There’s nothing white folks hate more than realizing they accidentally treated a Negro like a person.

The thing I liked the most about DREAD NATION, however, was the time period and how Ireland used the setting to discuss the oppression of black people not only during Civil War era United States, but in general. Even though the themes are blunt, DREAD NATION isn’t preachy. Ireland skillfully addresses issues of racism and inequality while delivering a complex, enthralling story.

Reading DREAD NATION was very eye-opening. I know I’ve lived a very sheltered and safe life (and I’m not talking about a life free of Shamblers). I felt like DREAD NATION wonderfully illustrates the perseverance and strength black people have while enduring horrific abuse at the hands of those who see them as lesser.

I’m glad I finally got a chance to read DREAD NATION. It was a powerful, entertaining story. I look forward to reading the sequel DEATHLESS DIVIDE.

Have you read DREAD NATION? If so, what did you think?

Review: The Magnolia PalaceTitle: The Magnolia Palace
Author: Fiona Davis
Genre(s): Historical Fiction
Pages: 368 (Hardcover)
Source: Book of the Month
For: Book of the Month
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Goodreads Synopsis

THE MAGNOLIA PALACE tells the story of two women separated by nearly 50 years. 21-year-old Lillian Carter stumbles upon an employment opportunity, but the longer she works as a private secretary to the imperious and demanding Helen Frick, the more deeply her life gets intertwined with that of the family, pulling her into a tangled web of romantic trysts, stolen jewels, and family drama that runs so deep, the stakes just may be life or death. Her life falls apart as a looming scandal leaves her entirely without a safe haven. When 18-year-old English model Veronica Weber is dismissed from the Vogue shoot taking place at the Frick mansion, she chances upon a series of hidden messages: messages that lead her on a hunt that could finally reveal the truth behind a decades-old murder in the infamous Frick family.

My Thoughts

I received THE MAGNOLIA PALACE as my January book from Book of the Month. I’ve been excited to read it ever since I read the synopsis and I’m happy to report that I wasn’t disappointed.

I was hooked on THE MAGNOLIA PALACE from the get-go. I adored it from start to finish. When I’d put the book down, I’d keep thinking about it and I’d want to pick it right back up again. I couldn’t wait to find out what happened next.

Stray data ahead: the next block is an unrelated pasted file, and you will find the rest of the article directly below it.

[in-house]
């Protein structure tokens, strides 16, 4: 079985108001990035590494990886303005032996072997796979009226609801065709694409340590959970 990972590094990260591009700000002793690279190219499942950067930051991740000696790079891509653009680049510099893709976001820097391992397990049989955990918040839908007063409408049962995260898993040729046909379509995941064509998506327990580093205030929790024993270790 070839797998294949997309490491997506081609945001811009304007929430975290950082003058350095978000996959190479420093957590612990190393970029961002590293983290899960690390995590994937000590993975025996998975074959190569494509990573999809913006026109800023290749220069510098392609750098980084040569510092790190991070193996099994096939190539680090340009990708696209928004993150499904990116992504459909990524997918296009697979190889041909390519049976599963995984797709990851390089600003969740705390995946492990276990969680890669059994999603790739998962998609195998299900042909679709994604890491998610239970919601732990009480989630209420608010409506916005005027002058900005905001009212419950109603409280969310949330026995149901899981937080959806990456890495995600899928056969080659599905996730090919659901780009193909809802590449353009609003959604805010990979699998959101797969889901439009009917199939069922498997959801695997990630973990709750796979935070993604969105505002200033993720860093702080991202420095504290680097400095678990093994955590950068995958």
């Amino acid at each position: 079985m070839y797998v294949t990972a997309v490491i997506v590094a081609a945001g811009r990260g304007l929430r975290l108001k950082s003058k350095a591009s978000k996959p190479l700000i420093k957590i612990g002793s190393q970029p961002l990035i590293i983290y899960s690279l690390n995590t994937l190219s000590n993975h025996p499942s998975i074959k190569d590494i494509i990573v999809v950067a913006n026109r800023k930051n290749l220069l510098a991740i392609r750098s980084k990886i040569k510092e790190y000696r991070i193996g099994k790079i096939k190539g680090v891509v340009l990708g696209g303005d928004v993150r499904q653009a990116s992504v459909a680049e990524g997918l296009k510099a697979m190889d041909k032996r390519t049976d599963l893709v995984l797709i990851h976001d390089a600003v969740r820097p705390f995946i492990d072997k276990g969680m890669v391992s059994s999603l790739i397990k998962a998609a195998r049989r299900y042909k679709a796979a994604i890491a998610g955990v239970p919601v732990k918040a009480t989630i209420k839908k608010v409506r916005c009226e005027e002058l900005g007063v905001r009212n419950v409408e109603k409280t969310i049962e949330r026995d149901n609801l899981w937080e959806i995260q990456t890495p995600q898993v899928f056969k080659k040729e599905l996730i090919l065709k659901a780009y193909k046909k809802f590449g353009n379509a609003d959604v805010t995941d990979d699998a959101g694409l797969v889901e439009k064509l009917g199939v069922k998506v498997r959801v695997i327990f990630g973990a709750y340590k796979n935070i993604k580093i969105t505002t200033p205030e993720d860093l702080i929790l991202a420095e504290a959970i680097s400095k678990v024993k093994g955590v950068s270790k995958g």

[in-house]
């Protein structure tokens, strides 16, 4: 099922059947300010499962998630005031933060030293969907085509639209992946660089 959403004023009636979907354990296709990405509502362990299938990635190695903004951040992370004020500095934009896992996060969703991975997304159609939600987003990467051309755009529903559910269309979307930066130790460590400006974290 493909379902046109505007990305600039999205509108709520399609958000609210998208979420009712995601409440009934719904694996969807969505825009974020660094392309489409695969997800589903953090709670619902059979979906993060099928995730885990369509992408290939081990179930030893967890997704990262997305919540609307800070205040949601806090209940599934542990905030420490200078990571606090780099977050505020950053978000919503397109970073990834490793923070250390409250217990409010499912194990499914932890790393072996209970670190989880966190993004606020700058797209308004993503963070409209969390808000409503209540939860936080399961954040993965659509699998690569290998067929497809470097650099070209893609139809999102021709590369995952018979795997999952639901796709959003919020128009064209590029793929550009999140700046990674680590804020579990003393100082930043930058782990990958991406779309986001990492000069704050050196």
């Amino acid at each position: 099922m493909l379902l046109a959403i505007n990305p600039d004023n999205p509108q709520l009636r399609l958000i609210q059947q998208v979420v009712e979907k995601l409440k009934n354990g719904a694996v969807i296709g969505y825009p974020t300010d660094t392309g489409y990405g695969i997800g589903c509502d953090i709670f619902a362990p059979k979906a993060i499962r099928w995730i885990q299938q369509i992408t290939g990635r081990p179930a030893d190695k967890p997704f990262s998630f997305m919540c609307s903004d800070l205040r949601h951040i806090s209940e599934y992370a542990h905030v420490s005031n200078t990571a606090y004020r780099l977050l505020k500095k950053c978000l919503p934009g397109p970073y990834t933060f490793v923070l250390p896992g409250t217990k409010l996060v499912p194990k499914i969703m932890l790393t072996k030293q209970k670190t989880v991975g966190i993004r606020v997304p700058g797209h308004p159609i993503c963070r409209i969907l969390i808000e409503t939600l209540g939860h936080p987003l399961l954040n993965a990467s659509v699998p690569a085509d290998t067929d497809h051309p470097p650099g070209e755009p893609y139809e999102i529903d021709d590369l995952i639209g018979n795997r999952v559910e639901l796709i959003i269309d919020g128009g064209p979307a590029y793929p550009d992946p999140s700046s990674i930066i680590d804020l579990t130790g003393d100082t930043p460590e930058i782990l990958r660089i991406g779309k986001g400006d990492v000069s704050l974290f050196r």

I really loved the dual timeline. I thought it was the perfect vehicle for the story, especially with the mystery aspect of it. I was more invested in Lillian’s story than Veronica’s. I didn’t dislike Veronica or anything; I was just more interested in the 1919 time period than the 1966 one.

The rich think they’re protected, that they have magical powers, when in fact they’re only mortals, like the rest of us. Bodies break down, betray you. People you love die. Children die.

I had no idea that Henry Clay Frick, his daughter, and the Frick Collection were real as I read the story. I didn’t even know that Lillian was based on a model from the 1900’s. I loved reading the author’s note and finding out that Fiona Davis mixed non-fiction with fiction to create the magnificent story that is THE MAGNOLIA PALACE. I don’t know what historians or relatives of the Frick family and the model would think about Fiona Davis’ fiction, but I thought it made for a compelling read.

Ever since I finished reading THE MAGNOLIA PALACE at 2am, I’ve been trying to decide if I want to rate it 4 or 5 stars. I finally settled on 4.5 stars, which might change. One thing is for sure, I’m definitely going to be checking out more of Fiona Davis’ books.

Have you read THE MAGNOLIA PALACE? If so, what did you think?